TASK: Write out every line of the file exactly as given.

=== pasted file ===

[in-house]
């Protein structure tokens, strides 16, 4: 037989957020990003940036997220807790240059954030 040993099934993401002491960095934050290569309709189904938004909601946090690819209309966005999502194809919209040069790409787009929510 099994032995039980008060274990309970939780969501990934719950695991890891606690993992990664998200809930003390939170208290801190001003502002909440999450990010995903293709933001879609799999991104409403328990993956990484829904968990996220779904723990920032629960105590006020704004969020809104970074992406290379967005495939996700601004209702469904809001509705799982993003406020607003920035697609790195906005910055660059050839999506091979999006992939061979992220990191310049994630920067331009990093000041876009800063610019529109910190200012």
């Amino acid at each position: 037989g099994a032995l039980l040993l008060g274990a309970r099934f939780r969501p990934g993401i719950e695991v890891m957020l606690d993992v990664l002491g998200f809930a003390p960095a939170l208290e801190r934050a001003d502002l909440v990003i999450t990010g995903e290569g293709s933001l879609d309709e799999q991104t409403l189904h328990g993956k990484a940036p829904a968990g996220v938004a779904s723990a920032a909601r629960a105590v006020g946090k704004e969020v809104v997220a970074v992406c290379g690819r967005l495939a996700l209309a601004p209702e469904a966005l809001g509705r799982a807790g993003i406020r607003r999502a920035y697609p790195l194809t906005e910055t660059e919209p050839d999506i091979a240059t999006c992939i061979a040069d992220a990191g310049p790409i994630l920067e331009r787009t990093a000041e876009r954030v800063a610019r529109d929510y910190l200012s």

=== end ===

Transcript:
[in-house]
């Protein structure tokens, strides 16, 4: 037989957020990003940036997220807790240059954030 040993099934993401002491960095934050290569309709189904938004909601946090690819209309966005999502194809919209040069790409787009929510 099994032995039980008060274990309970939780969501990934719950695991890891606690993992990664998200809930003390939170208290801190001003502002909440999450990010995903293709933001879609799999991104409403328990993956990484829904968990996220779904723990920032629960105590006020704004969020809104970074992406290379967005495939996700601004209702469904809001509705799982993003406020607003920035697609790195906005910055660059050839999506091979999006992939061979992220990191310049994630920067331009990093000041876009800063610019529109910190200012």
């Amino acid at each position: 037989g099994a032995l039980l040993l008060g274990a309970r099934f939780r969501p990934g993401i719950e695991v890891m957020l606690d993992v990664l002491g998200f809930a003390p960095a939170l208290e801190r934050a001003d502002l909440v990003i999450t990010g995903e290569g293709s933001l879609d309709e799999q991104t409403l189904h328990g993956k990484a940036p829904a968990g996220v938004a779904s723990a920032a909601r629960a105590v006020g946090k704004e969020v809104v997220a970074v992406c290379g690819r967005l495939a996700l209309a601004p209702e469904a966005l809001g509705r799982a807790g993003i406020r607003r999502a920035y697609p790195l194809t906005e910055t660059e919209p050839d999506i091979a240059t999006c992939i061979a040069d992220a990191g310049p790409i994630l920067e331009r787009t990093a000041e876009r954030v800063a610019r529109d929510y910190l200012s």